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Politico Pro: Another EPA delay renews green fears
May 19, 2011

Posted by Matt Dempsey Matt_Dempsey@epw.senate.gov 

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POLITICO Pro

Another EPA delay renews green fears

By Robin Bravender

May 19, 2011

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Green groups and public health advocates fear the Obama administration won't go to the mat to defend major environmental rules that are getting hammered by industry and GOP lawmakers.

Earlier this week, the EPA announced it would stall its controversial air toxics rules for industrial boilers - the latest in a string of rule delays that have ruffled feathers among the administration's supporters. Now, environmental advocates fear the agency will back down on a range of other major rules that have come under fire.

"It's clearly a situation where the agency is making its decision based on political expedience, not principle," said Earthjustice attorney Jim Pew. "And once you get onto that slippery slope, where do you stop?"

Greens are concerned that a trend is developing after the EPA last year punted on a controversial rule to curb ozone pollution and appears likely to push final coal ash regulations until after the 2012 election.

The EPA announced Monday that it would reconsider the final boiler rule issued in February, saying the public did not have sufficient time to comment before the rule was issued. The EPA also postponed the standard in the meantime.

Agency spokesman Brendan Gilfillan said Wednesday that the EPA is "committed to issuing these standards in the timeframe outlined in the proposal because it is long past time to level the playing field and put in place the first-ever national standards for the hazardous pollutants emitted by these facilities."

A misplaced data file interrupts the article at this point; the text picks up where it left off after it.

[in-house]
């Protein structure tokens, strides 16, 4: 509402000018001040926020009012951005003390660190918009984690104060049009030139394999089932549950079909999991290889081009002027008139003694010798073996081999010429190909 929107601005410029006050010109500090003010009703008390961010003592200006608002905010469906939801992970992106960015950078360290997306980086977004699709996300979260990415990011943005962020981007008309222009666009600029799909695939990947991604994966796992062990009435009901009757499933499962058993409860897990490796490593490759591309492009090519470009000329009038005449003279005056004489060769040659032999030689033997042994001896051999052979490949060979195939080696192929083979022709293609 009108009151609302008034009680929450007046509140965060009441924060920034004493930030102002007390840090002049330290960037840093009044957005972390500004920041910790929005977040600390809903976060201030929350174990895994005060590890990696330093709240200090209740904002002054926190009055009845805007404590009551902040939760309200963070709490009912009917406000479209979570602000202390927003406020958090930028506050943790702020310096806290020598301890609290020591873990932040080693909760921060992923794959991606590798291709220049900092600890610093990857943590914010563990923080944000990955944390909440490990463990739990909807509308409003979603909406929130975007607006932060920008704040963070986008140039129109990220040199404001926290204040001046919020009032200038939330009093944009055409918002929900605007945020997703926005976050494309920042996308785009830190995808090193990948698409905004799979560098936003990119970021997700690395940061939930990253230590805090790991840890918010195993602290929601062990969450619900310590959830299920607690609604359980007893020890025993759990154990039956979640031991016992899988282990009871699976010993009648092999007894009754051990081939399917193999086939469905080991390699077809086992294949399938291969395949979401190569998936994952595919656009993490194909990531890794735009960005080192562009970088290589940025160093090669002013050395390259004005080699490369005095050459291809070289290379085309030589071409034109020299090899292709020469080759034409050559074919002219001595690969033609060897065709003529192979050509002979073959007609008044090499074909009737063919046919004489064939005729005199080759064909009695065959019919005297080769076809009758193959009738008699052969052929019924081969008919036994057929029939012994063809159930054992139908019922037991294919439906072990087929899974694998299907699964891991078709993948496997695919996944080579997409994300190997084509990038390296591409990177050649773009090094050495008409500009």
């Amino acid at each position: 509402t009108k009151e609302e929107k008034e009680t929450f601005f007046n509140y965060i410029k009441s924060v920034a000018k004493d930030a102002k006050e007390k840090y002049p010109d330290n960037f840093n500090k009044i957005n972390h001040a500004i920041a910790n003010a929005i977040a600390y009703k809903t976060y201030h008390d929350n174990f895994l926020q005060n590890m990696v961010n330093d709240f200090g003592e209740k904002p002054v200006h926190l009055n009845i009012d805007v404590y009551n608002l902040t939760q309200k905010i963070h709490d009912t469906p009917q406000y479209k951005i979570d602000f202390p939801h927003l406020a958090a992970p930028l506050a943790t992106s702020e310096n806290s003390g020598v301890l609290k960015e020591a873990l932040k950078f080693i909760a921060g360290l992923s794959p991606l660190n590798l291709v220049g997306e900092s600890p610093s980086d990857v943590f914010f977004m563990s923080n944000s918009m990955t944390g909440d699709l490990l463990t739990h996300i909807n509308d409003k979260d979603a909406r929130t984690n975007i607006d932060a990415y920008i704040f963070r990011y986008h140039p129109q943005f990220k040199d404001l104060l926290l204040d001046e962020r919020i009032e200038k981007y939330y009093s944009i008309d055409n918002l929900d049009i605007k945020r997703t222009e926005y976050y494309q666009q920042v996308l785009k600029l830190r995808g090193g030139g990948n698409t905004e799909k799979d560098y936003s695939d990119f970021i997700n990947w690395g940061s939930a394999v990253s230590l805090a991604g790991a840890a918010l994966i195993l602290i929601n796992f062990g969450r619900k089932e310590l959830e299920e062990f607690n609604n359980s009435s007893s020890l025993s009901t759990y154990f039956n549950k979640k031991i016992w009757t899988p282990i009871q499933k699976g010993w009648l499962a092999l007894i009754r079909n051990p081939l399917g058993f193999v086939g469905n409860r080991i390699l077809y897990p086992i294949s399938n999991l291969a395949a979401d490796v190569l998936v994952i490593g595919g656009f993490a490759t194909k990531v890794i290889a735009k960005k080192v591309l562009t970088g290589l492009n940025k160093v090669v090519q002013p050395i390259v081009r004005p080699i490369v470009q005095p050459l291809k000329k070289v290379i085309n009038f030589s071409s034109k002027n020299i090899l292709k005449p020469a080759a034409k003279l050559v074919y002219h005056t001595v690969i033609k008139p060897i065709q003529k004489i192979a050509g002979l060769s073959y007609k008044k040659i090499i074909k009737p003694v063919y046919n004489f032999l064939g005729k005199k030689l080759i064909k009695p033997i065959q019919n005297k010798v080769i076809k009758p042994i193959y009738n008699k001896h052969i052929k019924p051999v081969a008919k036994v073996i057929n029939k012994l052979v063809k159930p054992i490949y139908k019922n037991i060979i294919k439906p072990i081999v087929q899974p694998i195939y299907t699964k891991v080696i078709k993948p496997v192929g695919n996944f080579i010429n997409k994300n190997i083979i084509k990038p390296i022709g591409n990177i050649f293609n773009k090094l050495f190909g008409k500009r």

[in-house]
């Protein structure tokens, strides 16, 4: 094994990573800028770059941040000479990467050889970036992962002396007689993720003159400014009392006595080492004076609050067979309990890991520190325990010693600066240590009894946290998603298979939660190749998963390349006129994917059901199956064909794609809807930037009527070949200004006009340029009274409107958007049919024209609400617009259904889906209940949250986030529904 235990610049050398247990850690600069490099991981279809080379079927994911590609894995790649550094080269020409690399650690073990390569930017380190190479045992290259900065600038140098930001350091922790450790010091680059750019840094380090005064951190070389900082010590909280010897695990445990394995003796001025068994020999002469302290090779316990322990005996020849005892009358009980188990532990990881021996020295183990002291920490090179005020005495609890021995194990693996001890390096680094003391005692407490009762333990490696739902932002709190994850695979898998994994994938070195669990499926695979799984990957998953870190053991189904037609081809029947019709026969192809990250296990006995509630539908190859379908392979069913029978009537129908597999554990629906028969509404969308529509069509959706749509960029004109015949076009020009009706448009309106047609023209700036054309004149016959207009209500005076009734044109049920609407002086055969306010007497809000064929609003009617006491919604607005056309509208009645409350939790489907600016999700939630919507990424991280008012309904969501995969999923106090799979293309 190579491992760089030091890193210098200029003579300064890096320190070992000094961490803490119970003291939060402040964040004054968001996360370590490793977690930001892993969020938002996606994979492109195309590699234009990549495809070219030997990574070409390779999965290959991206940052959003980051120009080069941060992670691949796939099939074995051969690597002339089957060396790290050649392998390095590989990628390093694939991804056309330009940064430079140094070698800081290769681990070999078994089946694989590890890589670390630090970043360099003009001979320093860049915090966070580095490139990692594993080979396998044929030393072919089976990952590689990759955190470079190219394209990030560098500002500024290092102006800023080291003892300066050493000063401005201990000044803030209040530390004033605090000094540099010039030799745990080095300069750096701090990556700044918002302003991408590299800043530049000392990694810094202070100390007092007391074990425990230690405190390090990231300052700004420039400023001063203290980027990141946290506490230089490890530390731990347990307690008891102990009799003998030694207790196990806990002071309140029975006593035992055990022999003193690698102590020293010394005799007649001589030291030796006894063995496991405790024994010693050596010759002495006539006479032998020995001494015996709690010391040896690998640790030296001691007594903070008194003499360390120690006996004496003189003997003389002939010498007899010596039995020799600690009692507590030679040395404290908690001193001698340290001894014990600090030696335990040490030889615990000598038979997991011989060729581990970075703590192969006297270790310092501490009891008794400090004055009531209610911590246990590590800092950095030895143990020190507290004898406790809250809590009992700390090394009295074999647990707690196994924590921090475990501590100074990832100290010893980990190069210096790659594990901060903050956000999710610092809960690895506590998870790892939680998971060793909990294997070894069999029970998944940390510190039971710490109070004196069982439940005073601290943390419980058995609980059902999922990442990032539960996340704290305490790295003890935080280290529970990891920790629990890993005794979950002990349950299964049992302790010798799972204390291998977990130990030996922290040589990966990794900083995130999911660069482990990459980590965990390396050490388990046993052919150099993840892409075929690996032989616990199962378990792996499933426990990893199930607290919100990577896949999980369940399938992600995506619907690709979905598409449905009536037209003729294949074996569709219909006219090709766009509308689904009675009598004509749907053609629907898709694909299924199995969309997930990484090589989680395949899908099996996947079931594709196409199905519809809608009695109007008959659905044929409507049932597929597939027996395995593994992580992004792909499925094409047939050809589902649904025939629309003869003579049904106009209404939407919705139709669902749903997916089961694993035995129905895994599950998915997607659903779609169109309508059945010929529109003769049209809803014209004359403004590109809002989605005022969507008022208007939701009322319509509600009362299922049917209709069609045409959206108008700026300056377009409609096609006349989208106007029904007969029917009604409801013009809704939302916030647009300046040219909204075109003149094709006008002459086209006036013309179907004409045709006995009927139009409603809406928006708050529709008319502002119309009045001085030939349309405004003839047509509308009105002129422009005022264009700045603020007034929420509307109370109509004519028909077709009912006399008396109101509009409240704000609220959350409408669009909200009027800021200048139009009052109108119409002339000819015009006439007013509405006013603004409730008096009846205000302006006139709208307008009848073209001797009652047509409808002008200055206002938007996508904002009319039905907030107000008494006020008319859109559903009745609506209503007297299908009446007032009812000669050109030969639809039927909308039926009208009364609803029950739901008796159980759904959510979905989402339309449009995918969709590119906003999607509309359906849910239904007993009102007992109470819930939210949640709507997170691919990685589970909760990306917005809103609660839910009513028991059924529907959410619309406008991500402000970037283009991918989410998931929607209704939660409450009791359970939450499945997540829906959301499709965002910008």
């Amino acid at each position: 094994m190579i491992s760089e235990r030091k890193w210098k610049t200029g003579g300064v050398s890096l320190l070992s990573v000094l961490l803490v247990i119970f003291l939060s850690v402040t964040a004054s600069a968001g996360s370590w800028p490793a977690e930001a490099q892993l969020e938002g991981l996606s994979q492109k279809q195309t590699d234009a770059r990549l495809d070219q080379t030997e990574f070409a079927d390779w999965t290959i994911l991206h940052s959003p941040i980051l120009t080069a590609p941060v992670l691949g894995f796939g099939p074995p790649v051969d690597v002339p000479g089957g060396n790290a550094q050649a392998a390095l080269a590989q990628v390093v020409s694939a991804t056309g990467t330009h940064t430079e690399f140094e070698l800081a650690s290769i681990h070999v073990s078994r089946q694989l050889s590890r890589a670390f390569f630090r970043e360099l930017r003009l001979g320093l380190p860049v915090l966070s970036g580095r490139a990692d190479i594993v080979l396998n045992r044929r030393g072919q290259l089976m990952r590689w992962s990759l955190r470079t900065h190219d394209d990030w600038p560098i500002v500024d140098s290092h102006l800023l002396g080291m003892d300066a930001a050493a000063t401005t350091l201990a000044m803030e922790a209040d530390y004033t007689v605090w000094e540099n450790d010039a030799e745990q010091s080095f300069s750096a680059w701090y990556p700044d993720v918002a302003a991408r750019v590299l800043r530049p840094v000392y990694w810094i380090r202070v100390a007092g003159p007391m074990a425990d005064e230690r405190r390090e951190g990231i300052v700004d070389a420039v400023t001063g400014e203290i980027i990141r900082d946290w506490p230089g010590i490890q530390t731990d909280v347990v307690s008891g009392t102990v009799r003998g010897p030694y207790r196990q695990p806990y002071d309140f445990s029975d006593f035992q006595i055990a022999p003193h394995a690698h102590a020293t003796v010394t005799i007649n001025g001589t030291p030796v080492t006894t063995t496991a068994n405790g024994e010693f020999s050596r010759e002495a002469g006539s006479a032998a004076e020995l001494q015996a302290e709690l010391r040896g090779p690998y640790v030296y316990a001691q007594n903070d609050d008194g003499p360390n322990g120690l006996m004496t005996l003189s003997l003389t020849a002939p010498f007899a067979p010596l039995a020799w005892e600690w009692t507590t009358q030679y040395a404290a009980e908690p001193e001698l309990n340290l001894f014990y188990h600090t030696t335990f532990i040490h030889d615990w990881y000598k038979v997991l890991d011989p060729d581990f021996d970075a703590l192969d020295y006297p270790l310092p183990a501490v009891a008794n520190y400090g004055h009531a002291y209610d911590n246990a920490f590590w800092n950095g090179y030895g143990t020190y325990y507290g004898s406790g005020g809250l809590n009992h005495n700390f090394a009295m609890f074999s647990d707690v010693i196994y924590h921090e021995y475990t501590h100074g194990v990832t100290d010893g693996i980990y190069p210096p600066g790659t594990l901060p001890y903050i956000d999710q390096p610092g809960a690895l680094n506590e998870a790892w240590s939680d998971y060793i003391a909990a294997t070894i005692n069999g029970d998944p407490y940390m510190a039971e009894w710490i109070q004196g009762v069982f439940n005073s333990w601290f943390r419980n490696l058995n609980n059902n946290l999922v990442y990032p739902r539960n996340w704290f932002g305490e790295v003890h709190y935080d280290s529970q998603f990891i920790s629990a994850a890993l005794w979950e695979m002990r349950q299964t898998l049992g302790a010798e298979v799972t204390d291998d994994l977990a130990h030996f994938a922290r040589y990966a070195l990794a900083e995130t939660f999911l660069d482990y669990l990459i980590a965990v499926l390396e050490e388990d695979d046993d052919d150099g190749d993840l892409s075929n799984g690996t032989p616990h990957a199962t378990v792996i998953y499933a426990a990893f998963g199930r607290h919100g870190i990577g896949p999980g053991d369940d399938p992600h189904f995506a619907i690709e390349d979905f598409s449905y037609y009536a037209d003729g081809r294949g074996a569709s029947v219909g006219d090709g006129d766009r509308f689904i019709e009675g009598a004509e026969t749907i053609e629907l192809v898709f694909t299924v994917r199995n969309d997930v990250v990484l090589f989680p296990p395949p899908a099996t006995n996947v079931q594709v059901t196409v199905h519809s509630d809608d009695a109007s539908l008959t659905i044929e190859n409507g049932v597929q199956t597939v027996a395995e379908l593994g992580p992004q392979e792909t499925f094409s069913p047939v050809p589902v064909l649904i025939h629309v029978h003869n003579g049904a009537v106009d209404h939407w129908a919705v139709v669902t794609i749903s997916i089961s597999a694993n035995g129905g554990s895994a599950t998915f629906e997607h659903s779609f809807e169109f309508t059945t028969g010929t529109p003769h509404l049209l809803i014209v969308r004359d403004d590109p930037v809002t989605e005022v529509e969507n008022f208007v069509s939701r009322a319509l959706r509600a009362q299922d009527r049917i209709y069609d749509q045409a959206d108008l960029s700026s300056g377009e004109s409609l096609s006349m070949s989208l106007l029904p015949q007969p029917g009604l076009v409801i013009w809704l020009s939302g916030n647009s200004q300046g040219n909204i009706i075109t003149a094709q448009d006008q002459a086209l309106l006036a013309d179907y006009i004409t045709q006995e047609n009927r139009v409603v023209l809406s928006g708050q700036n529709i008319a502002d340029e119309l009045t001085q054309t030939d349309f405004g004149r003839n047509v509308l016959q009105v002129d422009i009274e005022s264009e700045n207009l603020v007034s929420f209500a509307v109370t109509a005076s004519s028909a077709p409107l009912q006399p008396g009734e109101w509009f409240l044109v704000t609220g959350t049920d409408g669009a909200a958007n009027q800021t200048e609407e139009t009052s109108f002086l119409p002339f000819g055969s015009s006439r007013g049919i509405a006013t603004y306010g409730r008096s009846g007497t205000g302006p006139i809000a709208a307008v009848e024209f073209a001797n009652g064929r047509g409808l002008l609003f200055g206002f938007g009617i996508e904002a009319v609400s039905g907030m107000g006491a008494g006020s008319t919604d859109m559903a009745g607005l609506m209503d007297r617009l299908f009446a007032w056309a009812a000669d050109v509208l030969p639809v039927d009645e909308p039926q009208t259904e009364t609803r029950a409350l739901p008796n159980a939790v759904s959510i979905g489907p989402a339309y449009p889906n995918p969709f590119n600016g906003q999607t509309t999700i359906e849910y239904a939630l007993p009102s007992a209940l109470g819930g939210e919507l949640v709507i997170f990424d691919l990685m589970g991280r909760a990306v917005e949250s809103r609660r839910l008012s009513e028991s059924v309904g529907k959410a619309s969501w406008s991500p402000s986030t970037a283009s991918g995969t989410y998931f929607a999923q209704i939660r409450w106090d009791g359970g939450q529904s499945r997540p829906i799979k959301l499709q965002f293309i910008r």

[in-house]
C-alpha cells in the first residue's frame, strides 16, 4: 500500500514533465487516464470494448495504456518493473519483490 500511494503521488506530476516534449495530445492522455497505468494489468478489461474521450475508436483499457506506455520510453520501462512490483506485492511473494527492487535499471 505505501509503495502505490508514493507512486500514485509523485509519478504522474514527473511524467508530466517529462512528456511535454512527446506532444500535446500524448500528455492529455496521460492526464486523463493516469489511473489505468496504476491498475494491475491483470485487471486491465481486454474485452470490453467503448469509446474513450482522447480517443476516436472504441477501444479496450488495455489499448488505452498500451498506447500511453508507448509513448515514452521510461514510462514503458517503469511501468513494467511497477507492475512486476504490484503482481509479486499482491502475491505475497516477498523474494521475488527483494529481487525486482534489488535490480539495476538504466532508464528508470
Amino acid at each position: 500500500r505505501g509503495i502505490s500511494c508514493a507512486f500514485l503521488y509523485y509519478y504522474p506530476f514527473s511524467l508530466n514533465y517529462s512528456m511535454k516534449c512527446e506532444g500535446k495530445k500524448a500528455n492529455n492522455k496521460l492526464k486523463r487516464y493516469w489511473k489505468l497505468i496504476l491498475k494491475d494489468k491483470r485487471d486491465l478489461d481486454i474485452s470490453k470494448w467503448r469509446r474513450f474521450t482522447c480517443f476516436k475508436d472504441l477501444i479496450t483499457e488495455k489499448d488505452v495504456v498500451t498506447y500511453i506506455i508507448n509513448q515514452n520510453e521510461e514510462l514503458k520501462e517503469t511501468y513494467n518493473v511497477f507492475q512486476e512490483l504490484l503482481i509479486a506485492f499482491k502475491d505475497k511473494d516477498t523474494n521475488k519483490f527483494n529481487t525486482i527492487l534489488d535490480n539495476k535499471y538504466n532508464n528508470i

The agency had previously asked to delay the deadline for the rules until next year, but a federal judge rejected the request. EPA officials have consistently denied any political motives in their decisions to push back the rule.

Pew, whose group sued the EPA to finalize the "Boiler MACT" rules, said this week's announcement is the worst of the delays he's seen from the Obama administration. Previously, EPA had asked the court for extensions, he said, but this time, the agency refused to allow a rule to take effect under a court-ordered deadline.

"If that's the response to political pressure, how can you count on these people not to do it again?" Pew said.

Pew and others are questioning whether EPA will stand up for other major rules, including a pending air toxics rule aimed at cutting pollution from utilities, which has also been assailed by industry and lawmakers.

"It raises a question about other important safeguards," said Frank O'Donnell, president of Clean Air Watch. He said there's been no indication yet that the EPA will back down, adding that "the stakes are even higher" with that rule. "My concern is that when EPA shows a sign of weakness it may encourage the enemies of EPA to press even harder because they smell blood."

The American Lung Association Wednesday sent a letter to EPA chief Lisa Jackson urging the agency to reject any requests to delay the utility rule.

The EPA's critics in Congress haven't shown any signs of letting up. Top Republicans in both chambers took a victory lap Monday following EPA's announcement, congratulating the agency for backing down.

"The decision to halt their implementation and allow for reconsideration, which will include further public comment, is welcome news," House Energy and Commerce Committee Chairman Fred Upton said in a statement.

Energy and Commerce Committee Republicans are planning legislation to delay EPA's air toxics regulations for boilers, utilities and cement plants. Upton said those efforts will continue despite the EPA delay.

"We will continue to consider additional legislative action to address these and related EPA rules more comprehensively to ensure that they are achievable and do not impede economic growth or job creation," he said.

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